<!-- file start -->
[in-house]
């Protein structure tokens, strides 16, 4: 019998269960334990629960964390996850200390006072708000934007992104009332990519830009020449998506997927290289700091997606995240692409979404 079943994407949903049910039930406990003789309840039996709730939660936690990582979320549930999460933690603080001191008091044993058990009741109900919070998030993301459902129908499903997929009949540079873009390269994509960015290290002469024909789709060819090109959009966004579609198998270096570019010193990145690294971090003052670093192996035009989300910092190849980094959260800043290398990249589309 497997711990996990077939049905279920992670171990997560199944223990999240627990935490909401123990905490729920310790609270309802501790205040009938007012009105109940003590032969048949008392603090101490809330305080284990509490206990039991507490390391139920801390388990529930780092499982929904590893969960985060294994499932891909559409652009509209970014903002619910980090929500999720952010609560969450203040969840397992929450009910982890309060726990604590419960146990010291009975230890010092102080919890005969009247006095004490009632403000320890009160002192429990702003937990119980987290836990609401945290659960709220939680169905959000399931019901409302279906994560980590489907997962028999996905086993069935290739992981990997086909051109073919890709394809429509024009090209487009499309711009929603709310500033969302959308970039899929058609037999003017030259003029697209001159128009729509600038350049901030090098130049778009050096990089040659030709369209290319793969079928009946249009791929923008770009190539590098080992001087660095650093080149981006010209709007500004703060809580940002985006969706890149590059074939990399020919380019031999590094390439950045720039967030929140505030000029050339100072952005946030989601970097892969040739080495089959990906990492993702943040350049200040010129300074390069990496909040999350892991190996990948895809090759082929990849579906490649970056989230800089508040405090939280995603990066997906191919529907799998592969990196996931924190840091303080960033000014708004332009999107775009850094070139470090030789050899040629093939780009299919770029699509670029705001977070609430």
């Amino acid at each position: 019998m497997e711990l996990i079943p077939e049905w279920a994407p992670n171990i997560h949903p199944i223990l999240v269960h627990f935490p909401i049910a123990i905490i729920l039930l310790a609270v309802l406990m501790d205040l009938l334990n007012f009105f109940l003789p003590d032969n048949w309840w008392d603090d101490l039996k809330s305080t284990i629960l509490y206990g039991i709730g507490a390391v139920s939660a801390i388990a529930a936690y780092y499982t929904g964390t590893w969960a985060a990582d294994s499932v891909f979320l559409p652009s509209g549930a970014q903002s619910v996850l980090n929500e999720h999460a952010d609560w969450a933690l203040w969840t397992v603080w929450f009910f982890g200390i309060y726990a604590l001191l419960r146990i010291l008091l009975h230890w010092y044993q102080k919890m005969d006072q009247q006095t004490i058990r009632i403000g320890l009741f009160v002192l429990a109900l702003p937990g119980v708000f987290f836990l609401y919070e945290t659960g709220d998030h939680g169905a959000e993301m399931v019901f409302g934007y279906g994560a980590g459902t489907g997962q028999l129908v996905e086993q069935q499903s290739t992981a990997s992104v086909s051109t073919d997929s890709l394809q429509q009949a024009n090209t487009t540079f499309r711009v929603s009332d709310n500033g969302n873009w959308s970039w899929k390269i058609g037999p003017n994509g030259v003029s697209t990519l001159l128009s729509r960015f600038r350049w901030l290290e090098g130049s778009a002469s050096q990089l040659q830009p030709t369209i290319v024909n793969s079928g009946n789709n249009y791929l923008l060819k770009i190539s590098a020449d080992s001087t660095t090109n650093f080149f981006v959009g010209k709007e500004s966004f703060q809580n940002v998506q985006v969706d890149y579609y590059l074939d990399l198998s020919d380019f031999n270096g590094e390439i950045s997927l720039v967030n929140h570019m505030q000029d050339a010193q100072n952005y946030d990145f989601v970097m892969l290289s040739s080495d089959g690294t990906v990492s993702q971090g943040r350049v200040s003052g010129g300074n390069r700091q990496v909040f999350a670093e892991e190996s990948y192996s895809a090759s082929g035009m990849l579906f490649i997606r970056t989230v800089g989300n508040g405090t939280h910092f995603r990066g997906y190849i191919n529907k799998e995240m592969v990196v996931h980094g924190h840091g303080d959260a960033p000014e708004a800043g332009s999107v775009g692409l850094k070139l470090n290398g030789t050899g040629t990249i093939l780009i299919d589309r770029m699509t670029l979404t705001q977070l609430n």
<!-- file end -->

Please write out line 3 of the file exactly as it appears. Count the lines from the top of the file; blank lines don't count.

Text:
């Amino acid at each position: 019998m497997e711990l996990i079943p077939e049905w279920a994407p992670n171990i997560h949903p199944i223990l999240v269960h627990f935490p909401i049910a123990i905490i729920l039930l310790a609270v309802l406990m501790d205040l009938l334990n007012f009105f109940l003789p003590d032969n048949w309840w008392d603090d101490l039996k809330s305080t284990i629960l509490y206990g039991i709730g507490a390391v139920s939660a801390i388990a529930a936690y780092y499982t929904g964390t590893w969960a985060a990582d294994s499932v891909f979320l559409p652009s509209g549930a970014q903002s619910v996850l980090n929500e999720h999460a952010d609560w969450a933690l203040w969840t397992v603080w929450f009910f982890g200390i309060y726990a604590l001191l419960r146990i010291l008091l009975h230890w010092y044993q102080k919890m005969d006072q009247q006095t004490i058990r009632i403000g320890l009741f009160v002192l429990a109900l702003p937990g119980v708000f987290f836990l609401y919070e945290t659960g709220d998030h939680g169905a959000e993301m399931v019901f409302g934007y279906g994560a980590g459902t489907g997962q028999l129908v996905e086993q069935q499903s290739t992981a990997s992104v086909s051109t073919d997929s890709l394809q429509q009949a024009n090209t487009t540079f499309r711009v929603s009332d709310n500033g969302n873009w959308s970039w899929k390269i058609g037999p003017n994509g030259v003029s697209t990519l001159l128009s729509r960015f600038r350049w901030l290290e090098g130049s778009a002469s050096q990089l040659q830009p030709t369209i290319v024909n793969s079928g009946n789709n249009y791929l923008l060819k770009i190539s590098a020449d080992s001087t660095t090109n650093f080149f981006v959009g010209k709007e500004s966004f703060q809580n940002v998506q985006v969706d890149y579609y590059l074939d990399l198998s020919d380019f031999n270096g590094e390439i950045s997927l720039v967030n929140h570019m505030q000029d050339a010193q100072n952005y946030d990145f989601v970097m892969l290289s040739s080495d089959g690294t990906v990492s993702q971090g943040r350049v200040s003052g010129g300074n390069r700091q990496v909040f999350a670093e892991e190996s990948y192996s895809a090759s082929g035009m990849l579906f490649i997606r970056t989230v800089g989300n508040g405090t939280h910092f995603r990066g997906y190849i191919n529907k799998e995240m592969v990196v996931h980094g924190h840091g303080d959260a960033p000014e708004a800043g332009s999107v775009g692409l850094k070139l470090n290398g030789t050899g040629t990249i093939l780009i299919d589309r770029m699509t670029l979404t705001q977070l609430n």